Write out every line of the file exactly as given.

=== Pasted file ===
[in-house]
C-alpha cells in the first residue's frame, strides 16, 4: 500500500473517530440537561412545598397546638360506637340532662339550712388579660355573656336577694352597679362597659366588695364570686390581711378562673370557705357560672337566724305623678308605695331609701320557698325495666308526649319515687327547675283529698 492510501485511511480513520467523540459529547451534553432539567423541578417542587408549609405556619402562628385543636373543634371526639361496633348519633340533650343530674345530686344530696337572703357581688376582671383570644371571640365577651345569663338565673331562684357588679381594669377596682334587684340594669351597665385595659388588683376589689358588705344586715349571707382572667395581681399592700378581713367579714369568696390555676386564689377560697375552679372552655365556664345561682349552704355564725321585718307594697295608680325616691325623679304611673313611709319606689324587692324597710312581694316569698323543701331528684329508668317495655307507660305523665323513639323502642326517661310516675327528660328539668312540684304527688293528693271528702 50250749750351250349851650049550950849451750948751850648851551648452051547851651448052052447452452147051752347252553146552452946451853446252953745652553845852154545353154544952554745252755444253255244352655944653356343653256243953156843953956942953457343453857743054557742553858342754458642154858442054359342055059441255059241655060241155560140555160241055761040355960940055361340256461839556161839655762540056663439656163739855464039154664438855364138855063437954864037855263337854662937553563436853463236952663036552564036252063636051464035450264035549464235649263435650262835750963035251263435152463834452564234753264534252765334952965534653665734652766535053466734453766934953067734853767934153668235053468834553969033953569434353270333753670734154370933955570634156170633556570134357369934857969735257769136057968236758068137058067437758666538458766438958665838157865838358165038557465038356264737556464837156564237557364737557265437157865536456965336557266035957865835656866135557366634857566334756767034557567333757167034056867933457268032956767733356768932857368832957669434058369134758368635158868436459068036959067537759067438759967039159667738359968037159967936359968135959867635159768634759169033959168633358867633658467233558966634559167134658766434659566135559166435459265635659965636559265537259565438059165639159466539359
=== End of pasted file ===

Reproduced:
[in-house]
C-alpha cells in the first residue's frame, strides 16, 4: 500500500473517530440537561412545598397546638360506637340532662339550712388579660355573656336577694352597679362597659366588695364570686390581711378562673370557705357560672337566724305623678308605695331609701320557698325495666308526649319515687327547675283529698 492510501485511511480513520467523540459529547451534553432539567423541578417542587408549609405556619402562628385543636373543634371526639361496633348519633340533650343530674345530686344530696337572703357581688376582671383570644371571640365577651345569663338565673331562684357588679381594669377596682334587684340594669351597665385595659388588683376589689358588705344586715349571707382572667395581681399592700378581713367579714369568696390555676386564689377560697375552679372552655365556664345561682349552704355564725321585718307594697295608680325616691325623679304611673313611709319606689324587692324597710312581694316569698323543701331528684329508668317495655307507660305523665323513639323502642326517661310516675327528660328539668312540684304527688293528693271528702 50250749750351250349851650049550950849451750948751850648851551648452051547851651448052052447452452147051752347252553146552452946451853446252953745652553845852154545353154544952554745252755444253255244352655944653356343653256243953156843953956942953457343453857743054557742553858342754458642154858442054359342055059441255059241655060241155560140555160241055761040355960940055361340256461839556161839655762540056663439656163739855464039154664438855364138855063437954864037855263337854662937553563436853463236952663036552564036252063636051464035450264035549464235649263435650262835750963035251263435152463834452564234753264534252765334952965534653665734652766535053466734453766934953067734853767934153668235053468834553969033953569434353270333753670734154370933955570634156170633556570134357369934857969735257769136057968236758068137058067437758666538458766438958665838157865838358165038557465038356264737556464837156564237557364737557265437157865536456965336557266035957865835656866135557366634857566334756767034557567333757167034056867933457268032956767733356768932857368832957669434058369134758368635158868436459068036959067537759067438759967039159667738359968037159967936359968135959867635159768634759169033959168633358867633658467233558966634559167134658766434659566135559166435459265635659965636559265537259565438059165639159466539359